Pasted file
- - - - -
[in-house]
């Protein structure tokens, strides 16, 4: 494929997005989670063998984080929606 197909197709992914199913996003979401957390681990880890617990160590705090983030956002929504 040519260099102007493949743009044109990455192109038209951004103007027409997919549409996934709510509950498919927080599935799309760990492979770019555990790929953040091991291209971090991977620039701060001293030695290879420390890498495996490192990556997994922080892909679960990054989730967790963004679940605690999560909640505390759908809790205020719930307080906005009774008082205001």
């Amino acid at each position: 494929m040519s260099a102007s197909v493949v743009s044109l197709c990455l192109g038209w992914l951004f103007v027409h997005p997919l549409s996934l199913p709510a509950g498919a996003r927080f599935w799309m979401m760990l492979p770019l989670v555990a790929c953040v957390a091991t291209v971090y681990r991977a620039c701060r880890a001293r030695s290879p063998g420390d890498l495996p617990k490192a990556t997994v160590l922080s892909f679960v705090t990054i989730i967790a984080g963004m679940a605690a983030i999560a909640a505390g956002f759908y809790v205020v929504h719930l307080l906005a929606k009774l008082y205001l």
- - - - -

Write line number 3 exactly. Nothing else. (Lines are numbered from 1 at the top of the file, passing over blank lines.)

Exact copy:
């Amino acid at each position: 494929m040519s260099a102007s197909v493949v743009s044109l197709c990455l192109g038209w992914l951004f103007v027409h997005p997919l549409s996934l199913p709510a509950g498919a996003r927080f599935w799309m979401m760990l492979p770019l989670v555990a790929c953040v957390a091991t291209v971090y681990r991977a620039c701060r880890a001293r030695s290879p063998g420390d890498l495996p617990k490192a990556t997994v160590l922080s892909f679960v705090t990054i989730i967790a984080g963004m679940a605690a983030i999560a909640a505390g956002f759908y809790v205020v929504h719930l307080l906005a929606k009774l008082y205001l």